Immune response Antigen presentation by MHC class I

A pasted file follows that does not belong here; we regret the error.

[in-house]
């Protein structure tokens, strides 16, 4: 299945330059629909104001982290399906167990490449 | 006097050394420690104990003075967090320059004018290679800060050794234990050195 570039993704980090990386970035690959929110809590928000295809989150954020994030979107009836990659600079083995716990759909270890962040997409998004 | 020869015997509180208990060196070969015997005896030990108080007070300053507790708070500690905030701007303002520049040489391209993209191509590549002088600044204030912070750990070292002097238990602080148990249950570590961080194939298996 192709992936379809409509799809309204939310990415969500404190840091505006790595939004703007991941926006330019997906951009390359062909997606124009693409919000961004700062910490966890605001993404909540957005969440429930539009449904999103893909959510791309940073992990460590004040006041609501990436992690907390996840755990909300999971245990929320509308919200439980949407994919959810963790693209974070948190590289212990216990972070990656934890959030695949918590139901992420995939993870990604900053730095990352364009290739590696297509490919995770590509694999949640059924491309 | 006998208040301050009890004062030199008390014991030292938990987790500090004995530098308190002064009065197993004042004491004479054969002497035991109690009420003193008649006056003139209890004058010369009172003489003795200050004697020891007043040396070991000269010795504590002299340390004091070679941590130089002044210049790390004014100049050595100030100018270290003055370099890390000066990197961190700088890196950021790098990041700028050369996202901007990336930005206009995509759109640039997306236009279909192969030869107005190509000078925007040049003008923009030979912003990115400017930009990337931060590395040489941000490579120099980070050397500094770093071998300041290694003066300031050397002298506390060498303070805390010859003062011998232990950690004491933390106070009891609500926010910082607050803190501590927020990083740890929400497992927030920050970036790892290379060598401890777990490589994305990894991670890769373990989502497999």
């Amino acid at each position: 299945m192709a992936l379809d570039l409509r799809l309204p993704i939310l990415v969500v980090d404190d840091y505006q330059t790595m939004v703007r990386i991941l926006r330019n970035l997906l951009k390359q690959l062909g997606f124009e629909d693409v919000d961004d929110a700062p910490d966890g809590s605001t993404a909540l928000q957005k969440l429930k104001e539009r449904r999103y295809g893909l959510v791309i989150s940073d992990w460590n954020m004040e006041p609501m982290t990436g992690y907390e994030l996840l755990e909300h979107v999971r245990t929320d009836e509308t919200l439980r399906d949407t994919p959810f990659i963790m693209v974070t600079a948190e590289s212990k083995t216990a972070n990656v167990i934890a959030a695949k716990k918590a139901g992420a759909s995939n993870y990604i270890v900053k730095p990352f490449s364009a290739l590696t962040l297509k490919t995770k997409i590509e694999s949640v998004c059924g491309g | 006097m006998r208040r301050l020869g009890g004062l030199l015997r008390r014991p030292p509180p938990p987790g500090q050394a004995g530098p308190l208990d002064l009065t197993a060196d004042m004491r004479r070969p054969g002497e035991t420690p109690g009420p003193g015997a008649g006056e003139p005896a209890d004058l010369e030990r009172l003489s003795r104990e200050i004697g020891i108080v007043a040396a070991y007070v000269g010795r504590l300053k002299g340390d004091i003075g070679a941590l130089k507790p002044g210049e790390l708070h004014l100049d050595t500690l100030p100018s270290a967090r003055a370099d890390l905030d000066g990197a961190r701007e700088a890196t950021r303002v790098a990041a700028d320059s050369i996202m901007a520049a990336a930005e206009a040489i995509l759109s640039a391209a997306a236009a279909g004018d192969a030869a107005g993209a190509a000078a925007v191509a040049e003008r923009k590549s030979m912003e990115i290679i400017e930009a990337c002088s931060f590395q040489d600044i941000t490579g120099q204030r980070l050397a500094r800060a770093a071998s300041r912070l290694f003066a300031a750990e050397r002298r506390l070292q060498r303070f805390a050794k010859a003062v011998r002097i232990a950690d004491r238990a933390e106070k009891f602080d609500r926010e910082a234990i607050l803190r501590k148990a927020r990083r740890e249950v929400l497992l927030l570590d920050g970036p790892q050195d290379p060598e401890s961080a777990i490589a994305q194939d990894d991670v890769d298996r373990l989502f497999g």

Antigen presentation by MHC class I Antigen processing and presentation is the process by which antigen-presentingcells express antigen on their cell surface in a form recognizable bylymphocytes. Antigen processing includes protein fragmentation (proteolysis), association ofthe fragments with MHC (major histocompatibility complex), and expression of thepeptide-MHC complex at the cell surface where they can be recognized by the T cellreceptor ( TCR ) on a T cell. Expression of MHC molecules is constitutively activated during development inprofessional antigen-presenting cells, such as B cells, dendritic cells and macrophages.There are two classes of MHC proteins, MHC class I and MHC class II. MHC class I molecules are specialized for presentation of endogenouslysynthesized proteins, including self-proteins and viral proteins synthesized in host uponinfection to TCR of CD8+ T-cells. Intracellular proteins are degraded intoantigenic peptides by the 26S proteasome and transported into endoplasmicreticulum (ER) via TAP1 and TAP2 transporters. MHC class I moleculesare tethered to TAP transporter via TAP-binding protein, Tapasin. MHC classI heavy chains bind ER chaperone calnexin. Upon folding, they dissociate fromcalnexin and bind beta-2 microglobulin, ER chaperone calreticulinand thiol oxodoreductase PDIA3. Then, MHC class I proteins bind antigenicpeptides. MHC class I -peptide complex is transported to cell surface for presentation toCD8+ T-cells . MHC class I heavy chains that fail to acquire amature conformation in ER as a result of defective folding or assembly withBeta-2-microglobulin, are retranslocated via Sec61 channel to cytosol fordegradation by proteasome .